Grades of Olive Oil

What is Extra Virgin?

Extra virgin olive oil is essentially the naturally extracted juice from fresh olives. The olives are crushed into a paste, and the oil is physically extracted from this paste without the use of chemicals or excessive heat,” Australian olive oil expert Richard Gawel notes. “Extra virgin olive oil has a distinctive olive fruity aroma and flavor and it contains natural antioxidants.” Refining, he adds, is a more intricate process using acids, alkalis, steam and other agents. “The refining process removes all of the aroma and flavor substances out of olive including its natural antioxidants,” Gawel explains. “Artificial antioxidants need to be added back to give the refined olive oil a reasonable shelf life.” Simply put, extra virgin means that the oil is made only from the fresh juice of olives, and that it tastes good: extra virgin olive oil is produced by mechanically pressing the olives without the use of chemicals or solvents.

Extra virgin olive oil  must not have any sensory flaws, and must meet rigid chemical standards. We follow those set by the Olive Oil Commission of California (OOCC). At California Olive Ranch, our extra virgin olive oils are certified extra virgin by Applied Sensory. Let us walk you through how it’s made.

First Cold Press

First cold press is not a grade of olive oil, but a descriptor for how an extra virgin olive oil is made. In fact, in order to be extra virgin, the oil is required to have been not subject to any heat or abuse during processing. Otherwise, it can’t qualify as extra virgin olive oil under standards established by the Olive Oil Commission of California and the USDA.

Extra virgin olive oil can be used for any type of food preparation, from baking to frying, and is one of the healthiest options. However, there are other olive oil options out there. Here’s more information about other oils you might see on the store shelf.

Other Grades of Olive Oil


Virgin olive oil is produced using the same method as extra virgin olive oil, but does not meet the strict chemical and sensory standards. Typically virgin olive oil has an acidity value of less than 2% as compared to an extra virgin olive oil of less than 0.5%.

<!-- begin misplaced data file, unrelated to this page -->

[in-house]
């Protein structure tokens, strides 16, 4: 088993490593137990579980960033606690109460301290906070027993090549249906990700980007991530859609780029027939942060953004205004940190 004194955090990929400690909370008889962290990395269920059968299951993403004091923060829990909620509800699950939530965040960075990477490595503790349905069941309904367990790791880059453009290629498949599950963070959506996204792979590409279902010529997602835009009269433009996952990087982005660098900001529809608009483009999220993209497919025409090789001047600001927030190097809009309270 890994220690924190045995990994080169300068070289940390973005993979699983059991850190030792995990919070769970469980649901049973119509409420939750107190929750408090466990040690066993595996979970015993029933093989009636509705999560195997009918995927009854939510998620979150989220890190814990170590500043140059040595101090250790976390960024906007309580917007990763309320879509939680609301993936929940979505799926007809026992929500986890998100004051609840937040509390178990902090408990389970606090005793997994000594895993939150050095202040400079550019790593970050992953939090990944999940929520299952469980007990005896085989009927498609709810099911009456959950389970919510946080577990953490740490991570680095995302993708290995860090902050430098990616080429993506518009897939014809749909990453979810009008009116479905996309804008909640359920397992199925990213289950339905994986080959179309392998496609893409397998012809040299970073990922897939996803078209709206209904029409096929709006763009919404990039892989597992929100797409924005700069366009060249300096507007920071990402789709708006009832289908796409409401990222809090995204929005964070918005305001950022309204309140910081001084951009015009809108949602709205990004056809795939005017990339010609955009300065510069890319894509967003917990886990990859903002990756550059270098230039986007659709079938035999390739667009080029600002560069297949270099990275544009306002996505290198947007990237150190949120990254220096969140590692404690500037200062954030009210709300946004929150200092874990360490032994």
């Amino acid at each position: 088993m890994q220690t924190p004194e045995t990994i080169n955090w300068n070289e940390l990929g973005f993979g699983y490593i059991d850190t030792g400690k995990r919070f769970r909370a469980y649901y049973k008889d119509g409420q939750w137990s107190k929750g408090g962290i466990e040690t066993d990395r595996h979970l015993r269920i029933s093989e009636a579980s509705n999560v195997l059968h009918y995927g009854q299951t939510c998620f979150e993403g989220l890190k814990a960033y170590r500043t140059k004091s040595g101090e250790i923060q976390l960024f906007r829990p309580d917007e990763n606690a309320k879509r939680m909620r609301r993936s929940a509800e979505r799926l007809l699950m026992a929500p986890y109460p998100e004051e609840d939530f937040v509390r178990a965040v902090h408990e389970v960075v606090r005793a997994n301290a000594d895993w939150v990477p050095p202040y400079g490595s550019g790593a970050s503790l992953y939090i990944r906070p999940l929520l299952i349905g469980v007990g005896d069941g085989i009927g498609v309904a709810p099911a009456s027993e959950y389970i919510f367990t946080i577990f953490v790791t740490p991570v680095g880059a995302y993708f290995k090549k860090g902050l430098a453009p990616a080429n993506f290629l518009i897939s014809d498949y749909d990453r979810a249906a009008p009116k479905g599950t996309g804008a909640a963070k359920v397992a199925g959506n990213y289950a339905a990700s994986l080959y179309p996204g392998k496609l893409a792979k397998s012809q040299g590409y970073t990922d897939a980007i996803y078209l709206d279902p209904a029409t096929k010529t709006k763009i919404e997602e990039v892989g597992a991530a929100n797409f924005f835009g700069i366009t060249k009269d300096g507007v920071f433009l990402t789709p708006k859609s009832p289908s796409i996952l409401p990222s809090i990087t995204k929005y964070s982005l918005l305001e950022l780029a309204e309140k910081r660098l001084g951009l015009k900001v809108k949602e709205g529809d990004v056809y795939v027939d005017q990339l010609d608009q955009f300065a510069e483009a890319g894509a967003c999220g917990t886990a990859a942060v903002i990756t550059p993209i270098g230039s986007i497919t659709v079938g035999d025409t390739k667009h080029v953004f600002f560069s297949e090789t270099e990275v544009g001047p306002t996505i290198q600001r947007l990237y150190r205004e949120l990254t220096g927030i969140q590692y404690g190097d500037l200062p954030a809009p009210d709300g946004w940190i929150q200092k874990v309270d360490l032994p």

Pure Olive Oil

Oils labeled as "Pure olive oil" or "Olive oil" are usually a blend of refined olive oil and virgin olive oil.

Pomace Olive Oil

Created using the byproduct of the milling process, pomace oil is created by mixing solvents into the olive pulp. Heat is then used to extract additional oil from the pulp. Pomace oil could technically be called second press, since it is extracted from the pulp that remains after the first press.

Refined Olive Oil

Olive oils that do not meet virgin standards undergo additional processing to remove any chemical or sensory flaws that would otherwise make the oil unfit for sale. High temperatures or chemicals are used in the process, and the oil is made odorless, colorless, and tasteless. Refined oils typically are blended with a small portion of extra virgin olive oil to provide some flavor, aroma and color.

Refining Methods for Olive Oil Used By Other Companies

  • Degumming

    Also known as water refining, the oil is treated with hot water, steam, or water mixed with acid. The oil is then spun in a high-speed centrifuge. Healthful polyphenols are removed along with gummy phospholipids, a class of lipids that are a key component of cell membranes.

  • Neutralization

    The oil is treated with caustic soda, or lye, an inorganic compound. Color is removed along with undesirable free fatty acids.

  • Bleaching

    Using an acid bleaching process, the oil is heated to 212 degrees Fahrenheit and pigments are removed.

  • Winterization

    The oil is quickly chilled, solidified, and then filtered, removing solid matter such as waxes.

  • Deodorization

    The oil is heated to a temperature of 300 degrees to 500 degrees Fahrenheit and steam is used to remove disagreeable tastes and aromas.

Light Olive Oil

Light is a marketing term that can be confusing for many of us. Light olive oil is made from refined olive oil stripped of odor, color, and taste, claiming to be "light in flavor." Don't be fooled into thinking this oil contains fewer calories or less fat. It doesn't.

With all these olive oil grade options out there, it can certainly be confusing or misleading. At California Olive Ranch, we believe extra virgin olive oil is the best option. Next time you’re out grocery shopping, use our guide for navigating olive oil bottles.